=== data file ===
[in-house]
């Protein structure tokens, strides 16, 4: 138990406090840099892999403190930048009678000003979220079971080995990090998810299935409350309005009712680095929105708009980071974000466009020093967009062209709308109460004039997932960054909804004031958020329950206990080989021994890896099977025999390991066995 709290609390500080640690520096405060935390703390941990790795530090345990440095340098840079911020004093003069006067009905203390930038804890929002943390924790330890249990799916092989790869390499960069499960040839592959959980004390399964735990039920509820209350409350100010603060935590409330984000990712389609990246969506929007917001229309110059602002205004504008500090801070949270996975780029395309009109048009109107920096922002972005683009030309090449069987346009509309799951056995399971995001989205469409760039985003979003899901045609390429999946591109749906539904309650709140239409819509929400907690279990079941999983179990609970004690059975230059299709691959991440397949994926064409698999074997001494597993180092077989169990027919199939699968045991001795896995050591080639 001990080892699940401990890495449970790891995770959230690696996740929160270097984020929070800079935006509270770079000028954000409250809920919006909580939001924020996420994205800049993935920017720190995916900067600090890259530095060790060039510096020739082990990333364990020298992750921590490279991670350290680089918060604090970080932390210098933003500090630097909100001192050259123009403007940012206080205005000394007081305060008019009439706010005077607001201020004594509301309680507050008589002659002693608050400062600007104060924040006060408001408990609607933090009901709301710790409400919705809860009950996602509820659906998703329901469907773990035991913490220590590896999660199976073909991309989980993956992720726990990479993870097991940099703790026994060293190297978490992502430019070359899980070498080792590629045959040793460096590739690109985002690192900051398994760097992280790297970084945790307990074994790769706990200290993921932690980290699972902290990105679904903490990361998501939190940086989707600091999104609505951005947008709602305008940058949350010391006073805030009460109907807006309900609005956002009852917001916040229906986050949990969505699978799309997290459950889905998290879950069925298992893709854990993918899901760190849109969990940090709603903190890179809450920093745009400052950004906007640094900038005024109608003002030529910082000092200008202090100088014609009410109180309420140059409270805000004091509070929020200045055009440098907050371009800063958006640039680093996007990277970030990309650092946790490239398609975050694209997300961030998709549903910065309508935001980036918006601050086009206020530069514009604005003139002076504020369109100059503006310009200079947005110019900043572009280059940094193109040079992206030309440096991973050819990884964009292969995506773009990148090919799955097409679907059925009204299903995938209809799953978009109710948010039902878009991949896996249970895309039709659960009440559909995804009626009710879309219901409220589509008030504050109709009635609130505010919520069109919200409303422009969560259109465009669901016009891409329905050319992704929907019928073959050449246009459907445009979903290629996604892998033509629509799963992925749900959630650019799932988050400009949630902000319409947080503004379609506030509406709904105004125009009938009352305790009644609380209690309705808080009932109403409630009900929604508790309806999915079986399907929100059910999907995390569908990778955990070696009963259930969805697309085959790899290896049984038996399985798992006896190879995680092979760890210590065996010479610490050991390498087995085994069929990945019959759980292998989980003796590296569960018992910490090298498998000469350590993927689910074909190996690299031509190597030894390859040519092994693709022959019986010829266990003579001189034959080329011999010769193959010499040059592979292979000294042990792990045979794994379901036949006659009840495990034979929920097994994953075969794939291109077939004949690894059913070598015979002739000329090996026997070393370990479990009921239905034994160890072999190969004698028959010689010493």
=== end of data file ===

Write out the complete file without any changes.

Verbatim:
[in-house]
């Protein structure tokens, strides 16, 4: 138990406090840099892999403190930048009678000003979220079971080995990090998810299935409350309005009712680095929105708009980071974000466009020093967009062209709308109460004039997932960054909804004031958020329950206990080989021994890896099977025999390991066995 709290609390500080640690520096405060935390703390941990790795530090345990440095340098840079911020004093003069006067009905203390930038804890929002943390924790330890249990799916092989790869390499960069499960040839592959959980004390399964735990039920509820209350409350100010603060935590409330984000990712389609990246969506929007917001229309110059602002205004504008500090801070949270996975780029395309009109048009109107920096922002972005683009030309090449069987346009509309799951056995399971995001989205469409760039985003979003899901045609390429999946591109749906539904309650709140239409819509929400907690279990079941999983179990609970004690059975230059299709691959991440397949994926064409698999074997001494597993180092077989169990027919199939699968045991001795896995050591080639 001990080892699940401990890495449970790891995770959230690696996740929160270097984020929070800079935006509270770079000028954000409250809920919006909580939001924020996420994205800049993935920017720190995916900067600090890259530095060790060039510096020739082990990333364990020298992750921590490279991670350290680089918060604090970080932390210098933003500090630097909100001192050259123009403007940012206080205005000394007081305060008019009439706010005077607001201020004594509301309680507050008589002659002693608050400062600007104060924040006060408001408990609607933090009901709301710790409400919705809860009950996602509820659906998703329901469907773990035991913490220590590896999660199976073909991309989980993956992720726990990479993870097991940099703790026994060293190297978490992502430019070359899980070498080792590629045959040793460096590739690109985002690192900051398994760097992280790297970084945790307990074994790769706990200290993921932690980290699972902290990105679904903490990361998501939190940086989707600091999104609505951005947008709602305008940058949350010391006073805030009460109907807006309900609005956002009852917001916040229906986050949990969505699978799309997290459950889905998290879950069925298992893709854990993918899901760190849109969990940090709603903190890179809450920093745009400052950004906007640094900038005024109608003002030529910082000092200008202090100088014609009410109180309420140059409270805000004091509070929020200045055009440098907050371009800063958006640039680093996007990277970030990309650092946790490239398609975050694209997300961030998709549903910065309508935001980036918006601050086009206020530069514009604005003139002076504020369109100059503006310009200079947005110019900043572009280059940094193109040079992206030309440096991973050819990884964009292969995506773009990148090919799955097409679907059925009204299903995938209809799953978009109710948010039902878009991949896996249970895309039709659960009440559909995804009626009710879309219901409220589509008030504050109709009635609130505010919520069109919200409303422009969560259109465009669901016009891409329905050319992704929907019928073959050449246009459907445009979903290629996604892998033509629509799963992925749900959630650019799932988050400009949630902000319409947080503004379609506030509406709904105004125009009938009352305790009644609380209690309705808080009932109403409630009900929604508790309806999915079986399907929100059910999907995390569908990778955990070696009963259930969805697309085959790899290896049984038996399985798992006896190879995680092979760890210590065996010479610490050991390498087995085994069929990945019959759980292998989980003796590296569960018992910490090298498998000469350590993927689910074909190996690299031509190597030894390859040519092994693709022959019986010829266990003579001189034959080329011999010769193959010499040059592979292979000294042990792990045979794994379901036949006659009840495990034979929920097994994953075969794939291109077939004949690894059913070598015979002739000329090996026997070393370990479990009921239905034994160890072999190969004698028959010689010493």